See some pictures of the event below.

Over 100 bags below were given to the graduands. In each bag were mathematical set, socks, books, etc.

BTC volunteers trying to finish up the photobook

Kids love to play

Headmistress giving a speech

Some of the BTC volunteers

Choreography team swag

And then the drama team below, basically doing their regular heaven and hell primary school drama. Good wears white, and black wears black. Normal cliche, but fun for the kids.

They seemed happy to get the role of people
to eat the apple and chicken

The devil, lol.

Head boy, reading his speech

Head girl, reading her speech

Me, admonishing the kids

Ruby, Nigerian musician, signed
under MI,  admonishing the kids.
She's a fellow ambassador

Some members of the BTC team

Raquel Jacobs. The convener of the program,
and head of BTC Foundation

Some of us who volunteered, after
sharing gifts to the graduands

And so, what can I say? Life is more than the cocoon we live in. Maybe a day out of our regular social class will open our eyes to the fact that we can do some very little things that would make a big difference in someone else's life, especially the failed generation in Nigeria.

Raquel Jacobs and her team are impacting lives in primary schools across Lagos, you can do something too. In case you are too busy, and just want to drop a little thing like N1000, N5000, or even N5 million for the BTC team to brush up more lives, mail me, and I will hook you up with them ASAP.

Remember... it is cascaded little things that make the big effect in the end.

Monday, August 4, 2014

Cascaded Little Things

My cousins came to visit us in Nigeria, after 15 years of being away. A total of 5 siblings left, the youngest being 2, and the oldest, 13. Three of them came to visit, and they ranged from 17 years old to 26 years old. It was really fun hanging out with them, but that I am not ready to bore you with the details of our fun, in this post. I want to mention one or two lessons I learnt from hanging out with them.

Of course, they were shocked about how much Nigeria had changed, positively and negatively. Immediately they came, I started feeling for them because NIDs receive their welcoming shockers right from the international airport, talk less of those that have no idea of what Nigeria looks like.

We went to Genesis Deluxe cinemas to catch a movie, in order to avoid the Jakande-Ajah week day traffic. After the movie ended, the youngest one looked around, and told her brothers “I don’t think we are supposed to take that.”

Apparently, my three cousins, out of habit, carried their bottles and popcorn packs to go and dump in the trash, while every single person in the hall, including me, left ours where we had sat during the movie. One of the boys said “We are the only ones packing up. Everyone will know we are not from around here,” in his American accent. They started looking around for trash cans as we walked out of the viewing room, but they did not find and until we got out, towards the ticket sales stand.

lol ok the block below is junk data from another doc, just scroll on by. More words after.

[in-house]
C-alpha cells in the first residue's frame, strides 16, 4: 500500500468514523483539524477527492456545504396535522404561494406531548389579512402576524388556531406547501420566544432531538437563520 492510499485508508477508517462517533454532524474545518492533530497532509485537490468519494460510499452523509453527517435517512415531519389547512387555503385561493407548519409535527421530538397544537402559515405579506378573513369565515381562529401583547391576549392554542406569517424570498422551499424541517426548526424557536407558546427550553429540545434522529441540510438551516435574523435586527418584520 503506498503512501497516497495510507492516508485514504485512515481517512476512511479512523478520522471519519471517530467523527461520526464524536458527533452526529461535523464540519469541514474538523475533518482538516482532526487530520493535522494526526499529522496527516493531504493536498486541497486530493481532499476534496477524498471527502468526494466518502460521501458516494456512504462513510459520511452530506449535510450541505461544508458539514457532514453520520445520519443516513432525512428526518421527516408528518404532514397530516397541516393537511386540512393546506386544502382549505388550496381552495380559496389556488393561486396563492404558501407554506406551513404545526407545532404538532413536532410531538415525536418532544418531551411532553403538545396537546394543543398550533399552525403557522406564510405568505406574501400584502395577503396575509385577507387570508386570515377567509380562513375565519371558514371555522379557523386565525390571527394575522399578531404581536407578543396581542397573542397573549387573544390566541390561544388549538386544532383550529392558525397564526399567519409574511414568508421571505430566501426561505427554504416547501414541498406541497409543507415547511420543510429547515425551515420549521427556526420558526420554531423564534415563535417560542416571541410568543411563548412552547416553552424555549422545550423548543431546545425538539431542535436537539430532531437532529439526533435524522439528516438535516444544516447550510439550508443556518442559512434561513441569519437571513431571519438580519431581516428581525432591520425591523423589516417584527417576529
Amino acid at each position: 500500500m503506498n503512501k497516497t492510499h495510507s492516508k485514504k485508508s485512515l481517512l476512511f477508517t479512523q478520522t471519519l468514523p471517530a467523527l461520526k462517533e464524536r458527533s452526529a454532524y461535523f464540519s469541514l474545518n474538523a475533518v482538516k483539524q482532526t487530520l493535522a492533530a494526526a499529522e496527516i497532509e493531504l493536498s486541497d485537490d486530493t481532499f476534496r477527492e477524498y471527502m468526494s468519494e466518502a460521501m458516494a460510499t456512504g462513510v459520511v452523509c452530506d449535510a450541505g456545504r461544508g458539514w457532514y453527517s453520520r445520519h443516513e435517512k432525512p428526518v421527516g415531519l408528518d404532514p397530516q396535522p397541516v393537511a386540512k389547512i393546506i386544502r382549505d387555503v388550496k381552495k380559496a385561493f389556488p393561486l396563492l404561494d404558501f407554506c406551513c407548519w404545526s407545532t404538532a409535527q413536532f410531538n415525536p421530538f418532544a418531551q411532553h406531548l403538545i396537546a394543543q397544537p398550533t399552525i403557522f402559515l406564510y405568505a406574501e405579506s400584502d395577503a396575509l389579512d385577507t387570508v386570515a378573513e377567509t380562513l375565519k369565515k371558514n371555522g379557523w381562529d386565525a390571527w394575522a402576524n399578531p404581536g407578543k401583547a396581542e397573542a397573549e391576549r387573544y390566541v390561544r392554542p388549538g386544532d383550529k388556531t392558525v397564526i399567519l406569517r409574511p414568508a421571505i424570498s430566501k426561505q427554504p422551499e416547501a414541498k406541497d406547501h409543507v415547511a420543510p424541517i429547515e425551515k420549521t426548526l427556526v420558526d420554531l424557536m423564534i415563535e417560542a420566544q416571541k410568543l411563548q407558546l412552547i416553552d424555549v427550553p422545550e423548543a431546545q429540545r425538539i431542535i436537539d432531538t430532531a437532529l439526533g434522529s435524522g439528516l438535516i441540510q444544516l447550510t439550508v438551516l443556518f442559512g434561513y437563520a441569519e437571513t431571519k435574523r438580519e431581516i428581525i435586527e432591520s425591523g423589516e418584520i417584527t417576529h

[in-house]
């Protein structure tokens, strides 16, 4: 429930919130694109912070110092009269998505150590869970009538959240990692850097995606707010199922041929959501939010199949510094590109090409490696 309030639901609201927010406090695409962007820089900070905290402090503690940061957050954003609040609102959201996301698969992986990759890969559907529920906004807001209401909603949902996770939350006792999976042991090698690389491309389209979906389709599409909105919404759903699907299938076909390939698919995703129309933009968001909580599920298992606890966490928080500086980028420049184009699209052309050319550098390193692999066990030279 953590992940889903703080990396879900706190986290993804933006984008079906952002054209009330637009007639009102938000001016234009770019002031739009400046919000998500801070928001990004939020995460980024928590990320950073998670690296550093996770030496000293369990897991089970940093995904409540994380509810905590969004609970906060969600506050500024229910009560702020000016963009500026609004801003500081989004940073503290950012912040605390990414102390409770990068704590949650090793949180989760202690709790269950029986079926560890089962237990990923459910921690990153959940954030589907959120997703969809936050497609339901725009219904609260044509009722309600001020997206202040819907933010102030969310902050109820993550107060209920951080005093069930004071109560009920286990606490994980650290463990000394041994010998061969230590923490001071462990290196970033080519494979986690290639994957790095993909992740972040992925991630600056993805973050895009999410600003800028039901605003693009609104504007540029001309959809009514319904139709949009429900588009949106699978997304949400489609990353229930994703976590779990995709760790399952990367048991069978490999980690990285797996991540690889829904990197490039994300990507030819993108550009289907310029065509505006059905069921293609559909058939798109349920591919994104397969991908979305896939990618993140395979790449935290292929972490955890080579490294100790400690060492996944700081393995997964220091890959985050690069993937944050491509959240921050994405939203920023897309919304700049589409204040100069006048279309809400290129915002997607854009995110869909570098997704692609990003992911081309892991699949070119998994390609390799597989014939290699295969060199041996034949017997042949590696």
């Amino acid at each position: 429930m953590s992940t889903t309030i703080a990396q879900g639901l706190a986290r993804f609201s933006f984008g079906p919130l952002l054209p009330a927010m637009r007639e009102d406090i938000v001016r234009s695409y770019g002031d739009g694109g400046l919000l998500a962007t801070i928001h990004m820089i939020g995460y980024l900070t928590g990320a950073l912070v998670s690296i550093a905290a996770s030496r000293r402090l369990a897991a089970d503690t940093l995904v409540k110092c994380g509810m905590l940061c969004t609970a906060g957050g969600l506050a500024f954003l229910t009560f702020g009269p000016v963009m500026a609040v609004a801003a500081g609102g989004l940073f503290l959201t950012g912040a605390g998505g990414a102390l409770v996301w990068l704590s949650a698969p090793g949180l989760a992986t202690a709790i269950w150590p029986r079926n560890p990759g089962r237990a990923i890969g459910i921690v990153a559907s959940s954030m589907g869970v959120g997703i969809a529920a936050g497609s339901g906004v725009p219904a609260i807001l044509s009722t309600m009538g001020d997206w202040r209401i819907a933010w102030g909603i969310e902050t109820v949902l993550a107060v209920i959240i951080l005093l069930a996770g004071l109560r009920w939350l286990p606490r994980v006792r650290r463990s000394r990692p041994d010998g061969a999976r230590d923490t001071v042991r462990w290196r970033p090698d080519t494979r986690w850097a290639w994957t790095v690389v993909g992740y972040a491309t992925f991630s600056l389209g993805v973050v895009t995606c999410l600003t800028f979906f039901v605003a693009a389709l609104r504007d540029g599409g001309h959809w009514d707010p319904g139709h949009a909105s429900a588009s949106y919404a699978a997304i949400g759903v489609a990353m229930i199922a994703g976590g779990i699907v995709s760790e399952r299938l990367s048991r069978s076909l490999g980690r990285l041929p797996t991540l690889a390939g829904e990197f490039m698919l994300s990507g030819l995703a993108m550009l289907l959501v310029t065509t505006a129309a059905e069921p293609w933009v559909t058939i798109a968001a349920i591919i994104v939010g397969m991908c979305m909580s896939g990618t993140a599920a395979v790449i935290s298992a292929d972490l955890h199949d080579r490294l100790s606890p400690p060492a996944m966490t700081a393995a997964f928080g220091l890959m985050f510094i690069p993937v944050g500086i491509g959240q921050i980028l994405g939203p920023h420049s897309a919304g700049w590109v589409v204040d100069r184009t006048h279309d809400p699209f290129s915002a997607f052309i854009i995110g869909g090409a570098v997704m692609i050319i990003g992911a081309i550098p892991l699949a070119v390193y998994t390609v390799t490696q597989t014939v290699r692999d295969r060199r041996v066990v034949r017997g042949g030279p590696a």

I tried to cover it up with smiles and senseless talk of how the cleaners will come and pack it all up, and they shouldn’t have bothered packing up, but inside of me, I was ashamed. These guys were sticking out like sore thumbs, just because they conducted themselves properly in a system where chaos is normal.

Two days later, we went to ice cream factory, again to avoid the Jakande-Ajah traffic. We sat outside, under the shade. Three of us had cones, while one had cup. When we were about to leave, instinctively, my cousin took his cup, went into the restaurant, searched for a trash can, dumped it, and came out. It was very instinctive. It had become part of him, so much so that he was not even thinking when he did it. It was quite robotic. I didn’t say anything this time. I just watched and observed him.

Earlier that day, we were in front of yellow chilli, and waiting in line to park inside, for about 30 seconds, and then the security guy beckoned on me to drive into the compound, and one car behind us just swerved, and wanted to take my space. Like seriously? He wasn’t even hiding his senselessness. My cousins observed what happened, and couldn’t believe their eyes. To say they were shocked was an understatement. They couldn’t believe a human being with a human brain, and not a goat brain, just did that.

I mumbled something like ‘that’s how many people do here o. They said if it happened in the US, everyone will get down from their car, and fish the guy out, lol.

At Genesis Deluxe cinemas, two of my cousins waited in line to get our drink and popcorn for the four of us, cos we didn’t think all four of us had to queue. Then a girl came out of nowhere to beg my cousin to get her own drink and popcorn, because her movie was showing. The thing is our movie too was already showing. He, being the Mr nice guy of them all, agreed, and then she brought out like three popcorn and drink tickets. Seriously? He realised she just wanted to use him to cheat her way through the queue, and he was already getting stuff for us anyway. He respectfully declined, and told her point blank that it wasn’t fair for everyone that was on the queue. He didn’t tell me about it until two days later.

I then realised that it is little actions like these that form a cascaded effect in setting apart countries like Nigeria from developed countries. Largely, we lack the culture of responsibility, being responsible for things as minor as your trash, staying in line, and respecting other people’s time. In my opinion, this is not a government or leadership problem. This is a system issue. The government doesn’t tell us not to pick our trash, but the system supports litter. We are even encouraged to litter cinema halls and restaurants, while our servants pack up after us.